I’d reached a pivotal point when, during a year of relentless hospitals, illness and challenge, I fell apart and broke. I’ve written about this chapter of my life before but there were days when I wasn’t sure if I wanted to rebuild my life as fading away felt so alluring but despite my fragile body, my soul was still vibrant and strong, and I instinctively knew I wasn’t ready to let go just yet. However, it seemed that letting go was exactly what I needed to do. Not letting go of a desire to live but letting go of my tendency to cling on so tightly all of the damn time. I was a perfectionist and I couldn’t accept the life I’d found myself living. I didn’t like my reality so I thought denial would make it better. It didn’t.
The façades fell away and I was stripped bare. I stopped the pretence and I stopped dancing around the edges of life. Instead I opened up my eyes and took a good look. I was broken and shattered but I was still alive. In a way, I felt a sense of relief and security as 1) it felt so familiar to me and 2) all the clutter and the inessential fell away as I couldn’t carry it any more. I was left with just me and it felt exquisite and beautiful, albeit incredibly unfamiliar, at the same time. My life had imploded and collapsed but it felt tangible, solid and real. It was refreshing and invigorating to feel so ‘light’ after carrying so much burden, pain and guilt for so long. Whilst this didn’t change my physical situation and my illness, it shifted my perspective which enabled me to re-engage with life once again as I finally made peace with my ill-health and also with myself.
‘Rock bottom became the solid foundation on which I rebuilt my life’ JK Rowling once spoke these words and I think until we actually reach that point we cannot begin to imagine the profound shift that occurs in such a space. We may try to understand ‘rock bottom’ but it’s not that easy gazing down the rabbit hole trying to imagine what it’s like laying in the dirt feeling lost, broken and alone. We each perceive and relate to this in different ways; but it’s only when we actually experience it, breathe it and live it can we truly know what it means.
However, reaching rock bottom inspired me as I was no longer falling (for a while, anyway!). In many ways I felt as though I had nothing left to lose by opening up my eyes and taking a big, deep breath of life. In truth, I’m not one hundred percent sure of the motivation that pushed me to fill my lungs with air that day but I chose to breathe back into life. I think it was partly the realisation that, despite feeling completely broken and shattered, I felt more alive than ever before. Acknowledging those parts of me I’d denied for so long felt such a relief. I had nothing left to lose by being me, myself and I. I didn’t have the energy to put on façades and I no longer wanted to. By not wanting to push away any part of myself I started to feel a growing sense of wholeness I’d never felt before.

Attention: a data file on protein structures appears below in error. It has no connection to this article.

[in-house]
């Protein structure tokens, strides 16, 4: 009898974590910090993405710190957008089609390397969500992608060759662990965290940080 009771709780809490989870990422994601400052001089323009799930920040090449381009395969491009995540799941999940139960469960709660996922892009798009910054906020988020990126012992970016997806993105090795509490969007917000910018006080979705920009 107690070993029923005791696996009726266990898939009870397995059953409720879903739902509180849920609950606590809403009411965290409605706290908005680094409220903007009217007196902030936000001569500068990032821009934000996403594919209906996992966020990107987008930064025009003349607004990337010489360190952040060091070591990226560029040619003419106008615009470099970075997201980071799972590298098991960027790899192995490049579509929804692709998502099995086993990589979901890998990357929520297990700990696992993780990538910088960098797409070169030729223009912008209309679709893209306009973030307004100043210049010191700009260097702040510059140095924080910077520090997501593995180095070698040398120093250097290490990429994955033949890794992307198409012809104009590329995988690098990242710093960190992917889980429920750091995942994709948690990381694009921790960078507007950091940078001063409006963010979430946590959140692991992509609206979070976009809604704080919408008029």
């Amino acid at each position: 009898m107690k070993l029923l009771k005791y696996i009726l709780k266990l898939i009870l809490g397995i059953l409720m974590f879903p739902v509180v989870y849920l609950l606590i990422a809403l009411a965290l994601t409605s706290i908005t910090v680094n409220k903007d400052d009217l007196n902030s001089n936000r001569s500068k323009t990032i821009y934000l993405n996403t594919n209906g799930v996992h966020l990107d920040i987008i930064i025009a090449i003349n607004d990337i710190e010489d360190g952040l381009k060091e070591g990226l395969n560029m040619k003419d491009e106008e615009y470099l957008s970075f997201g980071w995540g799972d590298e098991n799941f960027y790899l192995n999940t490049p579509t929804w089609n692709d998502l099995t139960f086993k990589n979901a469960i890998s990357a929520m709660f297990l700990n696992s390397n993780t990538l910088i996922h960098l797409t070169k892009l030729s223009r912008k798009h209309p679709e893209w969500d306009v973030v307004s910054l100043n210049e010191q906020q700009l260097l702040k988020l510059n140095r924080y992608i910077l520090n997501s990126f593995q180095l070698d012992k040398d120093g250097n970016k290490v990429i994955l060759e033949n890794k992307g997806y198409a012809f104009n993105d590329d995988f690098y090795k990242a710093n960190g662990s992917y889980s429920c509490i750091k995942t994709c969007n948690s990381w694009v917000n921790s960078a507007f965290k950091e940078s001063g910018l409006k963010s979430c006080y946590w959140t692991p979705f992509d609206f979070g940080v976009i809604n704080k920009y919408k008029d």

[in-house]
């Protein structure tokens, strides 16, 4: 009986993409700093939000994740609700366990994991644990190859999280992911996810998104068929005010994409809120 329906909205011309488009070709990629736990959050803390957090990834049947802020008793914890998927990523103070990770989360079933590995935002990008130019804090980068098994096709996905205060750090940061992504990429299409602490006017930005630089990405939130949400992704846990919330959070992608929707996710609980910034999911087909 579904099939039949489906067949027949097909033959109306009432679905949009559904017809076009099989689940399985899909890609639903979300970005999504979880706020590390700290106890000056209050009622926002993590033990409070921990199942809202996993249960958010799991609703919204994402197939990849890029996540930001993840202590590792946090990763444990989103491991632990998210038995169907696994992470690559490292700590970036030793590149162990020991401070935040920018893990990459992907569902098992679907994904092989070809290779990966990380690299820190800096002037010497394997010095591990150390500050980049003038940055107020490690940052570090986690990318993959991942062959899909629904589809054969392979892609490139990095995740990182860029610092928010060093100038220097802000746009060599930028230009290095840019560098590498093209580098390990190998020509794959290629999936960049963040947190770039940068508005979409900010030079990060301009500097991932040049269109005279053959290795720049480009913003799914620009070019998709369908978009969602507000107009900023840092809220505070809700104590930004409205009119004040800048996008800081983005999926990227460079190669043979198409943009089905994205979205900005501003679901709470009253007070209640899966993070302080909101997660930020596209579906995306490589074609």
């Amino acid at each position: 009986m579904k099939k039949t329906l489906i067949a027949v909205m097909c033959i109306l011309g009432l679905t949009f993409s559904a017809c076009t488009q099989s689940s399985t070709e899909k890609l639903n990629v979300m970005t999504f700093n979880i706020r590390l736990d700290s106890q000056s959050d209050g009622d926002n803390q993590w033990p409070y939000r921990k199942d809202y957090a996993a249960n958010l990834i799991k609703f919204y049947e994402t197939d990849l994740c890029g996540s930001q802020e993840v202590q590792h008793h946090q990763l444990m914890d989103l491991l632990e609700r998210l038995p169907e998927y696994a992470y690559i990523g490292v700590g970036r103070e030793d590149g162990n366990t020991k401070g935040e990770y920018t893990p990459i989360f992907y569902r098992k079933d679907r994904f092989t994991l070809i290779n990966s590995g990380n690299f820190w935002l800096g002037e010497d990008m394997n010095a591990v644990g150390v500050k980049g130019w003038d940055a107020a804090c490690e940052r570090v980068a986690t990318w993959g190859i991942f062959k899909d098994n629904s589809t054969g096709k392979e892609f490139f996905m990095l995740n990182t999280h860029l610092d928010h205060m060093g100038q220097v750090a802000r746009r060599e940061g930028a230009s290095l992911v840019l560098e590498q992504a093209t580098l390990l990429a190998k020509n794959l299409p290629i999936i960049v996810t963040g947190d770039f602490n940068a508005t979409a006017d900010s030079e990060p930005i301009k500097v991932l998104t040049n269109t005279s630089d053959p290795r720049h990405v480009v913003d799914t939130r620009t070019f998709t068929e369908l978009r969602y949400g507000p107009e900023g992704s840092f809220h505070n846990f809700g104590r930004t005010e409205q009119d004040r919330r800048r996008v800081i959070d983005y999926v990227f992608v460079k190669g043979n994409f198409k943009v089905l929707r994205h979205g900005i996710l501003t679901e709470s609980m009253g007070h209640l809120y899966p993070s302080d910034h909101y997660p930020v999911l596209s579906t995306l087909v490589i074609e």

In time, I started to develop a relationship with myself which felt fresh and new as I gave myself permission to acknowledge my pain and grief. I allowed myself the space to cry my uncried tears and the decades of detritus came flooding out. I entered a cycle of shattering and reforming which took me into unfamiliar territory as it felt so REAL. Every layer stripped back allowed me the space to grieve and to sit with my emotions – good and bad – exactly as they were. In fact, I stopped seeing them as ‘good’ or bad’ as they merged into a more cohesive, whole. I stopped trying to be someone I’m not and I started to be me: a curious and intriguing adventure into unknown terrain as I’d realised that I’d never really known who ‘me’ was.
It was unfamiliar territory and I still have fleeting moments of not feeling sure if life is what I truly want but these pass and with each new day of fresh, raw emotion, I feel lighter. I don’t fight these moments of fragility anymore; I embrace them as a part of me. I no longer deny those bits of me I don’t like and I’ve learned to accept responsibility for all of the choices I did, did not, do and do not, make. I spent decades frozen in the stasis of not living and although the life I’m now living is a million miles away from the one I’d dreamed about, I feel a growing sense of peace with my ‘what is’ as it’s real and this has enabled me to re-centre, to ride the ups and downs, and to feel more alive than ever before. Life is far from perfect but I love being perfectly imperfect as it’s the scars, quirks and broken bits that give me character…